Consumer confidence dipped for a fourth straight month in November as economic conditions weaken toward the end of 2019, data released Tuesday by The Conference Board shows.

The Board’s consumer confidence index dipped to 125.5 this month. That’s down from 126.1 in October. Economists polled by Dow Jones expected the index to rise to 126.6.

The present situation index also fell to 166.9 from 173.5 in November. This “suggests that economic growth in the final quarter of 2019 will remain weak,” said Lynn Franco, senior director of economic indicators at The Conference Board, in a statement. “However, consumers’ short-term expectations improved modestly, and growth in early 2020 is likely to remain at around 2%. Overall, confidence levels are still high and should support solid spending during this holiday season.”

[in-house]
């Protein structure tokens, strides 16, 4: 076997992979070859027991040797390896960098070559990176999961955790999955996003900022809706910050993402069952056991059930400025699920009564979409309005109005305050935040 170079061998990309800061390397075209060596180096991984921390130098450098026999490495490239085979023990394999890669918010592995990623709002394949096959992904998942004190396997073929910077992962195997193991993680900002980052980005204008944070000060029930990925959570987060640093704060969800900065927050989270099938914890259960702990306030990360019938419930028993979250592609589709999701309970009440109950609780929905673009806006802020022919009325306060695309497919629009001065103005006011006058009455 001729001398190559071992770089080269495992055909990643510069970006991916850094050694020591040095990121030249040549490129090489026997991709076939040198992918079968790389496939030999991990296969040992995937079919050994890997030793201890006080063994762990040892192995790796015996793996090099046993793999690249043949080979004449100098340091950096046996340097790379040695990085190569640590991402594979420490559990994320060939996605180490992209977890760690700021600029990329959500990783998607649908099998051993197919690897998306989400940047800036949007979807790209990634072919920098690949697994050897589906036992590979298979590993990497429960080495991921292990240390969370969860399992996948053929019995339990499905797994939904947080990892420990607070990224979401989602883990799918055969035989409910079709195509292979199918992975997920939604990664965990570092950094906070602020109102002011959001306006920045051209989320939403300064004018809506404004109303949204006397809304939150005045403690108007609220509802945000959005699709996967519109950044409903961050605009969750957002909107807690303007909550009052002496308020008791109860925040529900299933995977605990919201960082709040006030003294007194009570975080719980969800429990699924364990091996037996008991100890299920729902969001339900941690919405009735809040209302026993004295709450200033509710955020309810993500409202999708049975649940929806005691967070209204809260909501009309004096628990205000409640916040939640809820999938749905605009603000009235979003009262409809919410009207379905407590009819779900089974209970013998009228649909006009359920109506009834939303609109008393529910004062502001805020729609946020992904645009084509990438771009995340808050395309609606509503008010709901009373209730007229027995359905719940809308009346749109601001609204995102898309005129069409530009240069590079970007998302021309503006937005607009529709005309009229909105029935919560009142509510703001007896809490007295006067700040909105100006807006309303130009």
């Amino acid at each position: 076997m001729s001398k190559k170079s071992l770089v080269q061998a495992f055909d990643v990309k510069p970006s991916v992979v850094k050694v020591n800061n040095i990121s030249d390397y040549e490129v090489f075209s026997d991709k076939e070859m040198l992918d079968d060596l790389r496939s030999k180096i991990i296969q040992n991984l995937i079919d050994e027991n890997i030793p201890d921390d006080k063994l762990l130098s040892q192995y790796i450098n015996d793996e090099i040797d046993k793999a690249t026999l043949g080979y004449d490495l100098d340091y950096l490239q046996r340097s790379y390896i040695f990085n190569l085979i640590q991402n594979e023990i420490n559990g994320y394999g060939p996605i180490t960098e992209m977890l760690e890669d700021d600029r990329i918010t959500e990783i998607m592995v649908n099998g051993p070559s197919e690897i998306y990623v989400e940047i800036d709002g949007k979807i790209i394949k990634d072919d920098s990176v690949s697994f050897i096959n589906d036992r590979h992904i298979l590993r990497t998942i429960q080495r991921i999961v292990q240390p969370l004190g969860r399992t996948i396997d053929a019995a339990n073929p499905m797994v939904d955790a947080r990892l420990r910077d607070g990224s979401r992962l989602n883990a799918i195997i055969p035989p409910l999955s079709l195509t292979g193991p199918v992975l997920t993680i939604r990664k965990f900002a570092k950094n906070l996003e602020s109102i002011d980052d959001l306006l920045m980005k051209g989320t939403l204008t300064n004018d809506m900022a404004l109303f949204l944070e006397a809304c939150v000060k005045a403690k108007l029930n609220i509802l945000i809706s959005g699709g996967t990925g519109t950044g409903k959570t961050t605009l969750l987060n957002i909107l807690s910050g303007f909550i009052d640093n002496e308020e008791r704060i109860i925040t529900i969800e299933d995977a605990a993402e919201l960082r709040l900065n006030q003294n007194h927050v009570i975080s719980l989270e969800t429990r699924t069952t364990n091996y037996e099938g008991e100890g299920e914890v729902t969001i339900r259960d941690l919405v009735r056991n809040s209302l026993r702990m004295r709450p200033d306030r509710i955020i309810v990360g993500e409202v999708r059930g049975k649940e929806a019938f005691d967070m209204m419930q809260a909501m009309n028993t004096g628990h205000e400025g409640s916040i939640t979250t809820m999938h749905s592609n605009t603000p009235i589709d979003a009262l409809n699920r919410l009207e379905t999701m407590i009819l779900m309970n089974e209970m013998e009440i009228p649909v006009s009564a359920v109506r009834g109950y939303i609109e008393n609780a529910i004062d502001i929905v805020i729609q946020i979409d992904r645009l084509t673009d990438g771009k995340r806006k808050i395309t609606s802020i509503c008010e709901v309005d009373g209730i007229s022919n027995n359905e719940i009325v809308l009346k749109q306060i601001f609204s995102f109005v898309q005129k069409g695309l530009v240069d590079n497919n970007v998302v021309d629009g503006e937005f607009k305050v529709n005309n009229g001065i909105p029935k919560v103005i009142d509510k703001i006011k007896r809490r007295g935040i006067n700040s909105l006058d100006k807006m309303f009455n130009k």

Tuesday’s data release is the latest pointing to weaker economic growth to end the year. The New York Federal Reserve’s Staff Nowcast, which estimates quarterly GDP growth, points to an expansion of just 0.7% in the fourth quarter. The Atlanta Fed’s GDPNow measure indicates growth of just 0.4%.

To be sure, expectations for the holiday shopping season are strong. The National Retail Federation expects holiday sales to grow by about 4% from last year.


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